Whereas adults find relief in talking over problems, children often cannot express their thoughts and feelings in words, so play and art forms are used.

As children become secure in the use of the playroom through their unique and particular relationship with the therapist, they gradually share their good and bad feelings through play, and come to understand their difficulties.

Family work

In family work families are helped to understand their difficulties so that they can make the changes which they see as important and possible for them.

Child psychotherapists also:

• provide supervision to other professionals working therapeutically with children

• help community groups

• liase with doctors, teachers, and other professionals

• teach parents about normal emotional development

• assist the family courts

• run or oversee groups for adolescents and children with special needs

• run or oversee parent support groups

How do Child Psychotherapists work?

Child psychotherapy offers children a safe and trusting environment within which they are able to explore strong feelings such as fear, sadness, hurt, anger, anxiety or confusion about themselves, their family or other aspects of their lives.  Children use play as well as language to communicate heir thoughts and feelings so as to enable understanding and growth. The therapeutic work takes place in a space well equipped for this purpose. In order to facilitate this experience the therapist, the room and its contents remain consistent. In work with adolescents where language plays a larger part in communication, the environment is structured towards this difference.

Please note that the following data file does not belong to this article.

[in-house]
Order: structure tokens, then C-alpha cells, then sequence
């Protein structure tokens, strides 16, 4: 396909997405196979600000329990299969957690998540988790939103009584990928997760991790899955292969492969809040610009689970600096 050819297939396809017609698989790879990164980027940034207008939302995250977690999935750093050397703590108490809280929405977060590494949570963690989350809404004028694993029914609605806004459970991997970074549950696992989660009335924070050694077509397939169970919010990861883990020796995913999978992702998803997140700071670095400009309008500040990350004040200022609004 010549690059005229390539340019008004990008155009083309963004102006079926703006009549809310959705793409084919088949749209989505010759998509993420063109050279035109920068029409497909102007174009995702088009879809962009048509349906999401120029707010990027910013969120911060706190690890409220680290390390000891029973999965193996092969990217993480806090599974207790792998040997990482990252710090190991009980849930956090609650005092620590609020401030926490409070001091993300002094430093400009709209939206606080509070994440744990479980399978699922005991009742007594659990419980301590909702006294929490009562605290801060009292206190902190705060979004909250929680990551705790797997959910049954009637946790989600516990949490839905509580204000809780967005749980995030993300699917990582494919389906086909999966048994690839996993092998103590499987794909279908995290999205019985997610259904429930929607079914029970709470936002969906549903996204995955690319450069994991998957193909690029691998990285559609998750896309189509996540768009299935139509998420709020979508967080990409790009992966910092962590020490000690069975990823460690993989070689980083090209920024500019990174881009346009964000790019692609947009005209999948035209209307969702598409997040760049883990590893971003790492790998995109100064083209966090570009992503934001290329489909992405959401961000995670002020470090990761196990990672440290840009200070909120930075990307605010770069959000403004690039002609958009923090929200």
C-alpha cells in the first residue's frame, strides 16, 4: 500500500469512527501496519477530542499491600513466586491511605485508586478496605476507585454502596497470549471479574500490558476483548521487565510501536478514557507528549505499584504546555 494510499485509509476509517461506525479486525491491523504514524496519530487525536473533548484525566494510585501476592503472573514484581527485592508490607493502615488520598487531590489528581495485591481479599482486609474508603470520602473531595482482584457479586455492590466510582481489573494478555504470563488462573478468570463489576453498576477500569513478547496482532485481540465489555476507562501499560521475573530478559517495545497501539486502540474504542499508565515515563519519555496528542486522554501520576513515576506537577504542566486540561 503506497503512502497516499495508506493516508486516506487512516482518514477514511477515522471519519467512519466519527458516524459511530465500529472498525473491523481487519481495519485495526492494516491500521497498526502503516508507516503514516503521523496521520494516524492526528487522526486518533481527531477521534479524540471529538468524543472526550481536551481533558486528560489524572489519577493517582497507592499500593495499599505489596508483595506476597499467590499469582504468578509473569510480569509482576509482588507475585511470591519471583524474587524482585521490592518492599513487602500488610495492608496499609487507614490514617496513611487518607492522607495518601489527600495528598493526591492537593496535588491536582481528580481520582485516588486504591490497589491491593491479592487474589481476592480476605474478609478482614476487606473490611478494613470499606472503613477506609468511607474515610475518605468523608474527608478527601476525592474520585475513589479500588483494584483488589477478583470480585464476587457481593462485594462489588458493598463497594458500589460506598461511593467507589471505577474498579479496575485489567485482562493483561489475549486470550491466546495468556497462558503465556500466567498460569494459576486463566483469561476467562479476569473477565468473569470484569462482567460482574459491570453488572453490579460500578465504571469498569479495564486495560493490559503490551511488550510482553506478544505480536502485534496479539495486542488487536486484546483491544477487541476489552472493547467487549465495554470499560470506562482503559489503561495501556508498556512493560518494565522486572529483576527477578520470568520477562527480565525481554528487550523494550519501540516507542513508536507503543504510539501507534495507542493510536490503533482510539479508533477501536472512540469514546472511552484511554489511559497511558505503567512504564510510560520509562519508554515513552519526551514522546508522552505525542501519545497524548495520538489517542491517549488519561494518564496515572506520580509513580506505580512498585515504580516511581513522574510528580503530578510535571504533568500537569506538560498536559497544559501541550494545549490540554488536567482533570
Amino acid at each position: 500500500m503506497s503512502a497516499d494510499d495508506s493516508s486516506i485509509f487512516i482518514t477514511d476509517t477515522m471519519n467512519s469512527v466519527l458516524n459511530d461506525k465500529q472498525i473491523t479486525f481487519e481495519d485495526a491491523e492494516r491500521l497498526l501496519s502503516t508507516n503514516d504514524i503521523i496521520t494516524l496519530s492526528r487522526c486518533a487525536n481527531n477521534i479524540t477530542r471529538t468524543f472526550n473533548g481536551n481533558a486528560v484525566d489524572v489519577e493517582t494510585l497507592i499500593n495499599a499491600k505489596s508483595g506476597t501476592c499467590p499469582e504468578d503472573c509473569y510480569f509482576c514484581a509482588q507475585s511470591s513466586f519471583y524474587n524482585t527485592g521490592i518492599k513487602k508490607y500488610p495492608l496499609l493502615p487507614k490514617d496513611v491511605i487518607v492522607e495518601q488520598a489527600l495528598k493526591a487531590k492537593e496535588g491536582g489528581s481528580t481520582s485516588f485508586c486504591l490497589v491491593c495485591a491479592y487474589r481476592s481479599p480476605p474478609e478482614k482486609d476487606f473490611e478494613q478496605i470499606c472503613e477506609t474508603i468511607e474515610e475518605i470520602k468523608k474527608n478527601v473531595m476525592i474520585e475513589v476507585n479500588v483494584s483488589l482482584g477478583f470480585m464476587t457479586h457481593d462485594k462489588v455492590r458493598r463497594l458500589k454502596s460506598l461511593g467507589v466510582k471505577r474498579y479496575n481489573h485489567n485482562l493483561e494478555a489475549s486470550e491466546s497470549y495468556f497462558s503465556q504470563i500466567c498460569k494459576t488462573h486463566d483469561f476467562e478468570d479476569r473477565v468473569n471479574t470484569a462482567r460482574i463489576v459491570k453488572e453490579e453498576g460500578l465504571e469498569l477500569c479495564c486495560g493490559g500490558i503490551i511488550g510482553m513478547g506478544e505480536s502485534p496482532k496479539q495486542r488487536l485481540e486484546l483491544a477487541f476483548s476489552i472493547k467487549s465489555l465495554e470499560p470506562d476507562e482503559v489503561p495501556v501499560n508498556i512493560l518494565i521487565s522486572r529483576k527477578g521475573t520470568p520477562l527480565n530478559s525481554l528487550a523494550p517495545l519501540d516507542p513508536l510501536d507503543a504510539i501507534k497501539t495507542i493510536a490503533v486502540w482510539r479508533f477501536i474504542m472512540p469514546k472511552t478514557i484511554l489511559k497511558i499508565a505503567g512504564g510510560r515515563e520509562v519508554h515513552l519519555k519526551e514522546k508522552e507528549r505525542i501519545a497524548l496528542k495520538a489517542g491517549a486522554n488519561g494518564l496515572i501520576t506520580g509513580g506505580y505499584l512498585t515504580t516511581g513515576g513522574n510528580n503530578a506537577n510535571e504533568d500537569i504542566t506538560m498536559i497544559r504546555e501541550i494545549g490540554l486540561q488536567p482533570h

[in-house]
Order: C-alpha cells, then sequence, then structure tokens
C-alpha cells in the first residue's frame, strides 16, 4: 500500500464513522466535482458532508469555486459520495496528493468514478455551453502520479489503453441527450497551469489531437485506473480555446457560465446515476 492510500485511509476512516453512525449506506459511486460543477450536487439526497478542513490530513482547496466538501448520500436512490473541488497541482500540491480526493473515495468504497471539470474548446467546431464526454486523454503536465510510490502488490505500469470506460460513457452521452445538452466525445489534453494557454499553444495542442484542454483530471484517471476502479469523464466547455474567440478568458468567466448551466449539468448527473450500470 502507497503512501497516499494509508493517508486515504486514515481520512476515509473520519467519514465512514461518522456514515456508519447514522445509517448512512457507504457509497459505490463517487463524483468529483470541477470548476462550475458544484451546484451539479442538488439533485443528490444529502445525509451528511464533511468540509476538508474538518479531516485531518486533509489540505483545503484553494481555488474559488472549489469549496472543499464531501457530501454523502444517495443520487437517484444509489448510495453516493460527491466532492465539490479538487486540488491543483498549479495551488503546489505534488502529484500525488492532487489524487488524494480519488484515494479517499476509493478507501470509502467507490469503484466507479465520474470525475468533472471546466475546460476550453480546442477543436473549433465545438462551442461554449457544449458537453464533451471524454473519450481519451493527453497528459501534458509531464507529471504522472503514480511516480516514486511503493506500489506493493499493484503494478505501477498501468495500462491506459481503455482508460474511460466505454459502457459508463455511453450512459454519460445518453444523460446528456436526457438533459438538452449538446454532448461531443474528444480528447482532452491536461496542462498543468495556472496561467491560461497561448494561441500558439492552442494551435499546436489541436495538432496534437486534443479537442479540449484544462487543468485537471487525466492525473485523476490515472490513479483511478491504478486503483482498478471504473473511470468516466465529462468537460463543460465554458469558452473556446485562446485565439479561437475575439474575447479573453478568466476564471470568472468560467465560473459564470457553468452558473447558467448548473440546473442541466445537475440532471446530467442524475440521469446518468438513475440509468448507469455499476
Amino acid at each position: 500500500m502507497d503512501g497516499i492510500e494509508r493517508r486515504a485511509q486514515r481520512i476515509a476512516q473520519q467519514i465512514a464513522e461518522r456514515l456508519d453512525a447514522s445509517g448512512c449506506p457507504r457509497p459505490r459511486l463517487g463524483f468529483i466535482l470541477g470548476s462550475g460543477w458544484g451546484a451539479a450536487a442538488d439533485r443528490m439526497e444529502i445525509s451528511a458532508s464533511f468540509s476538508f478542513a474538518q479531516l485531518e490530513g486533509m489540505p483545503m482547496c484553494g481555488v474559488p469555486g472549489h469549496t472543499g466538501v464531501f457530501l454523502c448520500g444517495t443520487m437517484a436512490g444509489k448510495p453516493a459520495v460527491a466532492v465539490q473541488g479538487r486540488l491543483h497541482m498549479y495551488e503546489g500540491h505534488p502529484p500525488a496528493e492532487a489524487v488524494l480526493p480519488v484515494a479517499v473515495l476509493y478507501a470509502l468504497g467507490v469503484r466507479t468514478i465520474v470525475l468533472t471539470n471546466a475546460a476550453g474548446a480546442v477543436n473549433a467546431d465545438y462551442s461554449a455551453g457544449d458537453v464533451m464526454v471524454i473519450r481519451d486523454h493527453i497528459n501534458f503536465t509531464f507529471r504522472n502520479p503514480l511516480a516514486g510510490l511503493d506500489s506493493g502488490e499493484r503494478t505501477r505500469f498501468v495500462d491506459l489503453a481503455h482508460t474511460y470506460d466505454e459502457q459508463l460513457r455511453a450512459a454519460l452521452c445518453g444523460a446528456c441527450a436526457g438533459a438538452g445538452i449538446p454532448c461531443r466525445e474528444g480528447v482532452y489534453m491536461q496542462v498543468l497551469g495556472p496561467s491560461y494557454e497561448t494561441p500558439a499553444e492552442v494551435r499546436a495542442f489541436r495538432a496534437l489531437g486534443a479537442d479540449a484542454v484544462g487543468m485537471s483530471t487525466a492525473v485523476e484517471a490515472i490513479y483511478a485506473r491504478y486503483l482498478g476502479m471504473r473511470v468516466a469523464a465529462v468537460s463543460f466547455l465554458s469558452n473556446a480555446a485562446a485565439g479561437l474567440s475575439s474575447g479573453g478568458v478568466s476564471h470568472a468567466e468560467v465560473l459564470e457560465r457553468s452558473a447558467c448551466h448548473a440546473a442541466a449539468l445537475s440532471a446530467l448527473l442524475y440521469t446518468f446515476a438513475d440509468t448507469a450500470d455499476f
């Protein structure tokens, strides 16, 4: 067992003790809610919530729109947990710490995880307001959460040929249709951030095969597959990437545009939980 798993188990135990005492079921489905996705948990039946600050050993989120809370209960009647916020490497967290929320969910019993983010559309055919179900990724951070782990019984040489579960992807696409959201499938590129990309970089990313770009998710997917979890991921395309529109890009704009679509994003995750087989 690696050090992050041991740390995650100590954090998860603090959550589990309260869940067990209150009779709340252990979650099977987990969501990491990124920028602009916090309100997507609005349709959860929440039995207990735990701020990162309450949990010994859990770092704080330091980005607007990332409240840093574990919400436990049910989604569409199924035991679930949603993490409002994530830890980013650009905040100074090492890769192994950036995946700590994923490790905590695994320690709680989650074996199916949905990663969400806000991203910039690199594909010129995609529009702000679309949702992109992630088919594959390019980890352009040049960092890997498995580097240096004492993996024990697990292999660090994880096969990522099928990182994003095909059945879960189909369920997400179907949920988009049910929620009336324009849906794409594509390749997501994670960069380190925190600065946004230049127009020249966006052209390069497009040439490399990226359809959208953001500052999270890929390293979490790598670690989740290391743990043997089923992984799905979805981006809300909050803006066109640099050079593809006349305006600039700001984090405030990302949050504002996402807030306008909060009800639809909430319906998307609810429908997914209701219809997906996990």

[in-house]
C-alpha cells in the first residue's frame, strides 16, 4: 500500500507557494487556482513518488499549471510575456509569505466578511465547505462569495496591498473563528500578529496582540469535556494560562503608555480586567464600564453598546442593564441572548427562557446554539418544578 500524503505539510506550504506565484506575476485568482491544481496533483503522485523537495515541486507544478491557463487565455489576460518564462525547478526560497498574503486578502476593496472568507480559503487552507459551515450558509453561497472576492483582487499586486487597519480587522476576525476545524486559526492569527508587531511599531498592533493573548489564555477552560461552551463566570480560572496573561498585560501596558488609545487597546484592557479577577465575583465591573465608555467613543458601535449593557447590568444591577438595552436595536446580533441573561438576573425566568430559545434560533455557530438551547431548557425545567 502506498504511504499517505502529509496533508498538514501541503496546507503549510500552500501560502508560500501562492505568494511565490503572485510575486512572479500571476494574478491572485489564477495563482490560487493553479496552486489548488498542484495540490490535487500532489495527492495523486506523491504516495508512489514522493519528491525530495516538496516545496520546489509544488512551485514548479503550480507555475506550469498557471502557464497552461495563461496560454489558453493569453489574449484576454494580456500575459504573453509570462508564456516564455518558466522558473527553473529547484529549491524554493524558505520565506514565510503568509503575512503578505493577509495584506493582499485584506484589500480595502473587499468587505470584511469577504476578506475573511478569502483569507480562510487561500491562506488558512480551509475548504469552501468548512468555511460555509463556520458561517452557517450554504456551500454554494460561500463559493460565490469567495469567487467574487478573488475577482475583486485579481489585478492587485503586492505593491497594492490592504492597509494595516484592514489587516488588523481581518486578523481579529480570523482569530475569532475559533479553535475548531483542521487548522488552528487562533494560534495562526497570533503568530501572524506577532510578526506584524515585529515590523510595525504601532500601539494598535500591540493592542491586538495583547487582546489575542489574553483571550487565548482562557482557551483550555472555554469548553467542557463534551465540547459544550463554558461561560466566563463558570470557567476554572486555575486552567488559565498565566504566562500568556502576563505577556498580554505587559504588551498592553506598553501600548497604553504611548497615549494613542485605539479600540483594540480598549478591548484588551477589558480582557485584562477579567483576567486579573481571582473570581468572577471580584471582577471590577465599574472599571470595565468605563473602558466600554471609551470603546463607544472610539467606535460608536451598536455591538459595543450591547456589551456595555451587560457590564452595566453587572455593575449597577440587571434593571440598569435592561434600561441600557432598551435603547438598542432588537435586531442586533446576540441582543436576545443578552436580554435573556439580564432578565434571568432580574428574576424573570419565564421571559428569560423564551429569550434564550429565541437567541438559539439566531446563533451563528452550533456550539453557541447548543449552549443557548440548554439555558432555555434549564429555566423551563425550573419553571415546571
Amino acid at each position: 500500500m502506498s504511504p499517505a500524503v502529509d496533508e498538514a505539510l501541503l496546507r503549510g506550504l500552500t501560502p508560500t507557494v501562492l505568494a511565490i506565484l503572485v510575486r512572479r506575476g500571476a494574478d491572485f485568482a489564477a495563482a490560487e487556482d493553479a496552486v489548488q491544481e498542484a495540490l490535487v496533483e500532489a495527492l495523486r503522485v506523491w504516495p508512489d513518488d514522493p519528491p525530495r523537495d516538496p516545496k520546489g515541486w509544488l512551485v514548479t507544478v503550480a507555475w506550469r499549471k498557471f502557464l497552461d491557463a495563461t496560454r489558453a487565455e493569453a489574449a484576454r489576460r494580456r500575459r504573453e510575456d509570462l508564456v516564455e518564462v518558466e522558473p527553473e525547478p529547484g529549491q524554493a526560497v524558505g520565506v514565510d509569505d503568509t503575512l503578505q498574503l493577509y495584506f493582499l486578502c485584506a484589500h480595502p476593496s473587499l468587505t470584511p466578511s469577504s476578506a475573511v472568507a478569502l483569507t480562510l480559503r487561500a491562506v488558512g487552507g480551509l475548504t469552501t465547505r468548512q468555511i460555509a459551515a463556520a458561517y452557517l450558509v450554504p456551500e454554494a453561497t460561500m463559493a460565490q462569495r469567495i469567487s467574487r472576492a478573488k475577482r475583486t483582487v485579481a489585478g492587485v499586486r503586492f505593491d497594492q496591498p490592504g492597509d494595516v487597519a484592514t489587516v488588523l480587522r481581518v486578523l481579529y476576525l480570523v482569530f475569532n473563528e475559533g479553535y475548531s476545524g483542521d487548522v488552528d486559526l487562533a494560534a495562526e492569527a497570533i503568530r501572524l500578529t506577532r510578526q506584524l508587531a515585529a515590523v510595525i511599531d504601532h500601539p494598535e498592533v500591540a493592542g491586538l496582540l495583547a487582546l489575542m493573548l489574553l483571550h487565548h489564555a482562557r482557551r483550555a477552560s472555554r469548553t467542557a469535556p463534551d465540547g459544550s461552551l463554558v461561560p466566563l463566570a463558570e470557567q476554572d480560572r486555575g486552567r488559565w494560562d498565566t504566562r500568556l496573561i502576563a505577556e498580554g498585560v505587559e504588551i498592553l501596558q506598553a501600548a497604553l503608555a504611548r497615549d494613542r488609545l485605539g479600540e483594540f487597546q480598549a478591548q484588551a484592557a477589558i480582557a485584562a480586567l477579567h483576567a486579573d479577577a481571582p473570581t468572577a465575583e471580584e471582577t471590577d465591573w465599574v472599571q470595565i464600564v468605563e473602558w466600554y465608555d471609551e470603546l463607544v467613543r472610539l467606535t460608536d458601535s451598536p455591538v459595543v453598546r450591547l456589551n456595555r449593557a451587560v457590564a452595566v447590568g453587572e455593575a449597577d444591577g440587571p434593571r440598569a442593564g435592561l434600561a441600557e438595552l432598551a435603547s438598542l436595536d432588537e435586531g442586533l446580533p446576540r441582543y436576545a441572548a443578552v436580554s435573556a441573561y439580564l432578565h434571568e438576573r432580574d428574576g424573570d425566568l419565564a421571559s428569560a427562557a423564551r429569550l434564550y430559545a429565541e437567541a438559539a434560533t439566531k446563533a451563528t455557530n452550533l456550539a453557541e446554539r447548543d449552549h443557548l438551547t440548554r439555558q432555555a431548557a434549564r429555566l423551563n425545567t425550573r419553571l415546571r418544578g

Psychotherapeutic work with parents is aimed at supporting their developing understandings of family and child interactions and the need for change.

Where can Child Psychotherapists work?

Child psychotherapists are equipped to work in a variety of settings including public health facilities, private practice, community services, school settings and the social welfare and justice systems. Child psychotherapists work for District Health Boards (Child and Adolescent Mental Health Services) and Child, Youth and Family Services (CYFS), they also help clients referred through doctors, social workers and the courts. Others may be found in Church Social Services, and some work in private practice on a fee-charging basis.

They are also able to provide a consultative resource to the large number of primary care workers, both paid and voluntary, working therapeutically with children in various community settings.

What you should expect:

You should expect Child & Adolescent Psychotherapists working in New Zealand to have either a Graduate or Post Graduate qualification in Child Psychotherapy or a Masters in Health Science or to possess an equivalent overseas qualification AND be a Full or Provisional member of NZACAP; AND to be registered with the Psychotherapists Board of Aotearoa NZ.  CLICK HERE